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I’m puzzled by this chart from the Brookings Institution‘s Hamilton Project, which attempts to predict how long it will take the United States to return to pre-recession level employment.  The chart plots three scenarios: a pessimistic option, in which employment grows at 208,000 jobs per month, as it did in 2005; an optimistic option, in which employment grows at 472,000 jobs per month, as it did in the best month in the 200s; and a middle option, in which employment grows at 321,000 jobs, as it did in 1994.  The takeaway from the graph, presumably, is that it will take a very long time to return to full employment.  The problem with the graph, is that its assumptions are entirely arbitrary, to the point that its predictions are largely meaningless.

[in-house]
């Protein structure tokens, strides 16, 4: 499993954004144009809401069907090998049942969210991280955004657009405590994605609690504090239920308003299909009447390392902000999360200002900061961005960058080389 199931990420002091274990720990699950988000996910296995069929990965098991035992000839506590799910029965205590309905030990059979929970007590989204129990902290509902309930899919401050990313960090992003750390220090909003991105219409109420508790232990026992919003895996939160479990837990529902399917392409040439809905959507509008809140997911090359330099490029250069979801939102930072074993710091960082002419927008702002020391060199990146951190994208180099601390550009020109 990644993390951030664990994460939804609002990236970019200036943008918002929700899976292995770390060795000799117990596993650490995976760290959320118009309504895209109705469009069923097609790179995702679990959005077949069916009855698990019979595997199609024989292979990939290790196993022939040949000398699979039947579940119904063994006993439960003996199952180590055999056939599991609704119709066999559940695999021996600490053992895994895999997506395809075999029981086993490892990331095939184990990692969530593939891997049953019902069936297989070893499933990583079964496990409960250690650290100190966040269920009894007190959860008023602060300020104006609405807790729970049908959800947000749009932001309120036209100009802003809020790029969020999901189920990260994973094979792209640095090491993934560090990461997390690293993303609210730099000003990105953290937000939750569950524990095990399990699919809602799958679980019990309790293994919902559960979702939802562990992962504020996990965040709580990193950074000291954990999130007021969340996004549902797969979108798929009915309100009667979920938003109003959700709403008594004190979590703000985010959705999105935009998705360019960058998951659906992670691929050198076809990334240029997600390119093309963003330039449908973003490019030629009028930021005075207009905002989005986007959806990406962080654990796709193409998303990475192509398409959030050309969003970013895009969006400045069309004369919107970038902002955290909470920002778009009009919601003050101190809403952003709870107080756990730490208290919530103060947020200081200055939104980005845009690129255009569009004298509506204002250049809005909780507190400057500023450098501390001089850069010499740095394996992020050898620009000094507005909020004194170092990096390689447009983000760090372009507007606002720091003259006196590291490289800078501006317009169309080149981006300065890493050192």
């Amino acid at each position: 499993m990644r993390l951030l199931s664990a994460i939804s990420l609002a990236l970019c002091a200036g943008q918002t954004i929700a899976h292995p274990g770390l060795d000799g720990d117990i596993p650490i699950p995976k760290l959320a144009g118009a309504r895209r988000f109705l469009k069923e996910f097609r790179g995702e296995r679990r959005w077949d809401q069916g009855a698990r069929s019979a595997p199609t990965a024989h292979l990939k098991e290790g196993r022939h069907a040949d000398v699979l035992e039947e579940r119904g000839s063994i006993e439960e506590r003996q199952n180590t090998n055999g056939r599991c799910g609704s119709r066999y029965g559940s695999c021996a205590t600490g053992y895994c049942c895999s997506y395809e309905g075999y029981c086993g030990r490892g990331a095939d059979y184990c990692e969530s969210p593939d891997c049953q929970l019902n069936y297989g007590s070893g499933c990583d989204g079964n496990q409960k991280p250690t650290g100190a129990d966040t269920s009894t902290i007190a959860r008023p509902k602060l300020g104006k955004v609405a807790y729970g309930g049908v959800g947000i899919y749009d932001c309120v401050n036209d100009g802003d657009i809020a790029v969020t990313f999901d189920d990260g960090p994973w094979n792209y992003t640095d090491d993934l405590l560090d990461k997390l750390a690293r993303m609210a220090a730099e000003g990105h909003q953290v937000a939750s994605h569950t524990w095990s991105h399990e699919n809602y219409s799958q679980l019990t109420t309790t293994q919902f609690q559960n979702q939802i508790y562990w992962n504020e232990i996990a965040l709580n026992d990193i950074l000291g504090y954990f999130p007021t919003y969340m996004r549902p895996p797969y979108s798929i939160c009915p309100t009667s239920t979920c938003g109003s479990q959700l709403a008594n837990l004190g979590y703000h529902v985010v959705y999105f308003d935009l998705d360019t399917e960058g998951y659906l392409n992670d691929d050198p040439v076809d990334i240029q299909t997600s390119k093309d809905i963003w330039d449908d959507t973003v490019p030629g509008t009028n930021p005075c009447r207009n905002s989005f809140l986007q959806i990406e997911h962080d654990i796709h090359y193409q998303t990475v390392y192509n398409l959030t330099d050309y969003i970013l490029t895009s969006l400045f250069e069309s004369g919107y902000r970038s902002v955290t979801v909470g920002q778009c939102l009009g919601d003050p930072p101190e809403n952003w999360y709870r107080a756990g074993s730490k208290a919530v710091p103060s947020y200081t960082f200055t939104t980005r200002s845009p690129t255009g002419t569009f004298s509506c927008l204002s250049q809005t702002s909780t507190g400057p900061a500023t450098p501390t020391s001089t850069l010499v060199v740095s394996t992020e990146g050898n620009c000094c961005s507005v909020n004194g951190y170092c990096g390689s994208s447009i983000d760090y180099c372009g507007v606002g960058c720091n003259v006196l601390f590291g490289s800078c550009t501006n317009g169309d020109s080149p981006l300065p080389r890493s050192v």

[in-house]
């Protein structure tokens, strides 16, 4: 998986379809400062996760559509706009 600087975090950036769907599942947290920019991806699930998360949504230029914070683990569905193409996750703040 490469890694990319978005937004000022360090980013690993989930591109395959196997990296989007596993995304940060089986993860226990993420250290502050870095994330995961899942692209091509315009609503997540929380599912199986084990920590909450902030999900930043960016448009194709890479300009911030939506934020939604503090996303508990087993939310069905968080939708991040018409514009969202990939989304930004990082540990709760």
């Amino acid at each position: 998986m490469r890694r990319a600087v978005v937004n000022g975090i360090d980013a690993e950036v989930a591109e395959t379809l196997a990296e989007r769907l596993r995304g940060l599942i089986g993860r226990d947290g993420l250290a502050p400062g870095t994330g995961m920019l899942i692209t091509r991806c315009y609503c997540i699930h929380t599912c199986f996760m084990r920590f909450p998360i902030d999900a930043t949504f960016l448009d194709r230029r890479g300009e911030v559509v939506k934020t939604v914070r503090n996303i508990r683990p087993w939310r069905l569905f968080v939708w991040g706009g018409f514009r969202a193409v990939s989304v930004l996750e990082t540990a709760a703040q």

The function of science, or social science is to use observed data to create theories that make predictions.  In this case, Hamilton is observing the period 1990-2008, a period of time that neither included nor followed a large recession, then theorizing that 2012-2025, a period of time that does follow a large recession, will behave like 1990-2008.  Hamilton is essentially saying that because job growth never exceeded 472,000 jobs per month when unemployment was low, it cannot possibly exceed 472,000 jobs per month when unemployment is high.  It’s just bad science, and it’s exactly the same bad science that failed to predict the recession in the first place.  Any scenario planning based on historical data leading up to 2008 would have deemed it impossible that employment would fall by 12 million from 2008 to 2010.  Why then, does Hamilton continue to use a forecasting method when that method’s limitations have been so clearly exposed?

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